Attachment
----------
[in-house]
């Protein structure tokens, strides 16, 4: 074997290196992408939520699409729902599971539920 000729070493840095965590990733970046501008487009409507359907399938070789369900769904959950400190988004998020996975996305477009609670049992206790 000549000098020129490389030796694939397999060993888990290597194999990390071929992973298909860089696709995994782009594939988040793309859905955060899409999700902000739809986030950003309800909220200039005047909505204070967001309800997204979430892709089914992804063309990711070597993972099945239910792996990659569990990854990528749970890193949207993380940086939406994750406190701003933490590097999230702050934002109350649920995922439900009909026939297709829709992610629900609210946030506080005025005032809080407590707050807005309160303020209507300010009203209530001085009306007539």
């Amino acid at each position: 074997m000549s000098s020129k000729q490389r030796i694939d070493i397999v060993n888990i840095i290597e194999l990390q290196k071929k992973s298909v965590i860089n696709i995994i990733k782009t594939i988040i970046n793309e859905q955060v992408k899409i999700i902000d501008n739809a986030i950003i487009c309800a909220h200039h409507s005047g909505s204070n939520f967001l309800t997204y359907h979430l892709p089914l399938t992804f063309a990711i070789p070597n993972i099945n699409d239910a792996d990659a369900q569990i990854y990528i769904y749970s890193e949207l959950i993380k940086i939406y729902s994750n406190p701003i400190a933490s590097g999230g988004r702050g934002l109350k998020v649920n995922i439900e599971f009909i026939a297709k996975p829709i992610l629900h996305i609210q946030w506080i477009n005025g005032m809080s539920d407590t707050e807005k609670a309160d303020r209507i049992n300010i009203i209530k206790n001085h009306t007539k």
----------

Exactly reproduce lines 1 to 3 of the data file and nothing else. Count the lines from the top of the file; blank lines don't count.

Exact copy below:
[in-house]
């Protein structure tokens, strides 16, 4: 074997290196992408939520699409729902599971539920 000729070493840095965590990733970046501008487009409507359907399938070789369900769904959950400190988004998020996975996305477009609670049992206790 000549000098020129490389030796694939397999060993888990290597194999990390071929992973298909860089696709995994782009594939988040793309859905955060899409999700902000739809986030950003309800909220200039005047909505204070967001309800997204979430892709089914992804063309990711070597993972099945239910792996990659569990990854990528749970890193949207993380940086939406994750406190701003933490590097999230702050934002109350649920995922439900009909026939297709829709992610629900609210946030506080005025005032809080407590707050807005309160303020209507300010009203209530001085009306007539």
């Amino acid at each position: 074997m000549s000098s020129k000729q490389r030796i694939d070493i397999v060993n888990i840095i290597e194999l990390q290196k071929k992973s298909v965590i860089n696709i995994i990733k782009t594939i988040i970046n793309e859905q955060v992408k899409i999700i902000d501008n739809a986030i950003i487009c309800a909220h200039h409507s005047g909505s204070n939520f967001l309800t997204y359907h979430l892709p089914l399938t992804f063309a990711i070789p070597n993972i099945n699409d239910a792996d990659a369900q569990i990854y990528i769904y749970s890193e949207l959950i993380k940086i939406y729902s994750n406190p701003i400190a933490s590097g999230g988004r702050g934002l109350k998020v649920n995922i439900e599971f009909i026939a297709k996975p829709i992610l629900h996305i609210q946030w506080i477009n005025g005032m809080s539920d407590t707050e807005k609670a309160d303020r209507i049992n300010i009203i209530k206790n001085h009306t007539k």